KH: “Houdini” by Melvins.

What’s best? Vinyl, Cassettes, CD’s or Downloads?

Personally, I think we all prefer the experience of listening to vinyl, especially music that was made for the format.There are definitely albums that sound worse on vinyl, and obviously, the best format is the one you can actually listen to – CD’s are the best format if you’re driving a car from the early 2000’s.

What’s the best gig that you have played to date?

Early on we played a show where Anders broke his ankle while moshing to the band who played after us (Voideater) so that was pretty memorable…especially since we were going on tour the week or two after and he wouldn’t be able to help with load in / out. Okay, maybe that was the worst one.

One that we remember fondly was a basement show we did to benefit the Rojava in Syria. It was a day or two after Thanksgiving and during a blizzard so hardly anyone showed up. It was a classic case of having to play for your friends in the other bands, but was still an excellent time — we played well and the other bands killed it. In fact, not even the residents of the house were able to attend, they were stuck in the mountains due to the blizzard.

If you weren’t a musician, what else would you be doing?

TH: This summer we were doing a lot of direct-action stuff, which was really taking up our free time during the heat of it. But otherwise, I don’t think playing music really dominates most of our time. I like to ski mountaineer, develop software, storm chase, etc.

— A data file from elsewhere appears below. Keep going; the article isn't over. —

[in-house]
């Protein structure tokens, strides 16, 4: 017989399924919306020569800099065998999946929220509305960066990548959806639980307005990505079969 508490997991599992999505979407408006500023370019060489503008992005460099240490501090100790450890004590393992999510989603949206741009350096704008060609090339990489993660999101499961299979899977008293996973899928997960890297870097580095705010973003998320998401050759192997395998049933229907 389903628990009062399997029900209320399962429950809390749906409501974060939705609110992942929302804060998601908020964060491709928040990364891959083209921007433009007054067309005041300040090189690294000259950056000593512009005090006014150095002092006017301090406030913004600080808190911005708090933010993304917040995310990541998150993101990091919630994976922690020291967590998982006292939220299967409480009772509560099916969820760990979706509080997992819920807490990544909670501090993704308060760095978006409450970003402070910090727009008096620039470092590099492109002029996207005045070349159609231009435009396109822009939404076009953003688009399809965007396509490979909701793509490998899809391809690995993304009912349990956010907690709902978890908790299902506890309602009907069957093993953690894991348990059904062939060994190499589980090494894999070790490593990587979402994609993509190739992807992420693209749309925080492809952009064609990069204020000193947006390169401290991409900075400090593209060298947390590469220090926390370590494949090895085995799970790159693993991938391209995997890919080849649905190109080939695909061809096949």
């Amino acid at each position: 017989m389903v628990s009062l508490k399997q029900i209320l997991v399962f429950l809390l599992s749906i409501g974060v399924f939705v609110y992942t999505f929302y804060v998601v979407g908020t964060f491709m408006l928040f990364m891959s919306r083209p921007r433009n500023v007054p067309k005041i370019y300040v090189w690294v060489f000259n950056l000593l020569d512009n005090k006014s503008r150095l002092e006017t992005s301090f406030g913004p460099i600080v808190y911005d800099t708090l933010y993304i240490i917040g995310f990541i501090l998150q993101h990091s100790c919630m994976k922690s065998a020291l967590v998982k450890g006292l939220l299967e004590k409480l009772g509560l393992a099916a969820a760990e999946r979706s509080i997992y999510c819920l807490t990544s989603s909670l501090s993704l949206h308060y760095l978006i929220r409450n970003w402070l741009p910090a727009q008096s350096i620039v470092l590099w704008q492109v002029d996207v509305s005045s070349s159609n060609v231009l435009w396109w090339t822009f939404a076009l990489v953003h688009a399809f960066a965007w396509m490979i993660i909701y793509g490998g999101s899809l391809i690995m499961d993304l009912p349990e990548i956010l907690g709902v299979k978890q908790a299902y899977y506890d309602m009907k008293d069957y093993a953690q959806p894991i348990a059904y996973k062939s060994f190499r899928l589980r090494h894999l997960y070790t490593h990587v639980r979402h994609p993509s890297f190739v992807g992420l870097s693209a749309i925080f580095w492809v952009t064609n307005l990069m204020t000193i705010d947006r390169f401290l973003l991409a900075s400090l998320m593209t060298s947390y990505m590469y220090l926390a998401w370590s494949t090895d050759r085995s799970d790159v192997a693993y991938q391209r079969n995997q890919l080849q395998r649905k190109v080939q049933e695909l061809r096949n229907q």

AD: I’d probably try stand-up to scratch that performing itch. I’m pretty introverted 90% of the time but I need that 10% getting up in front of people and I’ve always admired good stand-up.

FB: I’m currently a therapist and am spending every second of my non-music time working toward full licensure in the state of Colorado.

KH: I’d probably relocate for work more often and experience other cities. I work in technology and have had to turn down some good jobs just because I stay with my music after building a lifestyle around my bands.

Which five people would you invite to a dinner party?

Waylon Jennings, Anthony Bourdain, Carrie Fisher, Richard Pryor, and Weird Al.

What’s next for the band?

Not any shows anytime soon. We’ll probably work on material as the need arises and work on promoting this album as best we can, and see how the political landscape unfolds after the election and if shows are going to be a real thing any time soon. Hard to plan with so much uncertainty in the future. Since the album recording process was a big effort, there’s definitely a little bit of attention being put back to our other bands (like Thomas and Frank in Postnihilist and Kevin in Dreadnought). We’ll of course be continuing to do direct action and societal engagement, especially as the next few weeks and months promise to be chaotic and critical. Don’t play shows during a pandemic, your band’s not that great.

What Social Media/Website links do you use to get your music out to people?


Jaffa Cakes! Are they a cake or a biscuit?

As Americans we had to look this up — never had one. Our definition of “cake” and “biscuit” also differs from yours. Vulgarian has no official stance on Jaffa cakes.

Disclaimer: This interview is solely the property of Ever Metal. It is strictly forbidden to copy any part of this interview, unless you have the strict permission of said party. Failure to adhere to this will be treated as plagiarism and will be reported to the relevant authorities.